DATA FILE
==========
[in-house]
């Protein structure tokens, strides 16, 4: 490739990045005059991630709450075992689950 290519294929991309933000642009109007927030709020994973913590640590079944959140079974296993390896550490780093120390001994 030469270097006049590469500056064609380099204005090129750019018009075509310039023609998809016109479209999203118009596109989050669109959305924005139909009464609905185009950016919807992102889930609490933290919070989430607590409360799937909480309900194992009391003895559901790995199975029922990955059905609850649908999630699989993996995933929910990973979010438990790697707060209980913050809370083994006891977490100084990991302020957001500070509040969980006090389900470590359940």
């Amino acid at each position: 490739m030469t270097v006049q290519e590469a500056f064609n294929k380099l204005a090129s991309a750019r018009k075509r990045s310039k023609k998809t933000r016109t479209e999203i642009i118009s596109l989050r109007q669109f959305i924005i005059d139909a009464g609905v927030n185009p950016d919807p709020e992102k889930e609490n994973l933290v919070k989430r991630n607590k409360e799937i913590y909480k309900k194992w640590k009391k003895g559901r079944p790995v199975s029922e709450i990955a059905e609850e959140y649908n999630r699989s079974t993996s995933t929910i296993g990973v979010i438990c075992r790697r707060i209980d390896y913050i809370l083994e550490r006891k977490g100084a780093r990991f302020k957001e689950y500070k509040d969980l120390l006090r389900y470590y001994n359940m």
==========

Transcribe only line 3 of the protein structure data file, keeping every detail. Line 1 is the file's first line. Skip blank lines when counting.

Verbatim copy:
């Amino acid at each position: 490739m030469t270097v006049q290519e590469a500056f064609n294929k380099l204005a090129s991309a750019r018009k075509r990045s310039k023609k998809t933000r016109t479209e999203i642009i118009s596109l989050r109007q669109f959305i924005i005059d139909a009464g609905v927030n185009p950016d919807p709020e992102k889930e609490n994973l933290v919070k989430r991630n607590k409360e799937i913590y909480k309900k194992w640590k009391k003895g559901r079944p790995v199975s029922e709450i990955a059905e609850e959140y649908n999630r699989s079974t993996s995933t929910i296993g990973v979010i438990c075992r790697r707060i209980d390896y913050i809370l083994e550490r006891k977490g100084a780093r990991f302020k957001e689950y500070k509040d969980l120390l006090r389900y470590y001994n359940m």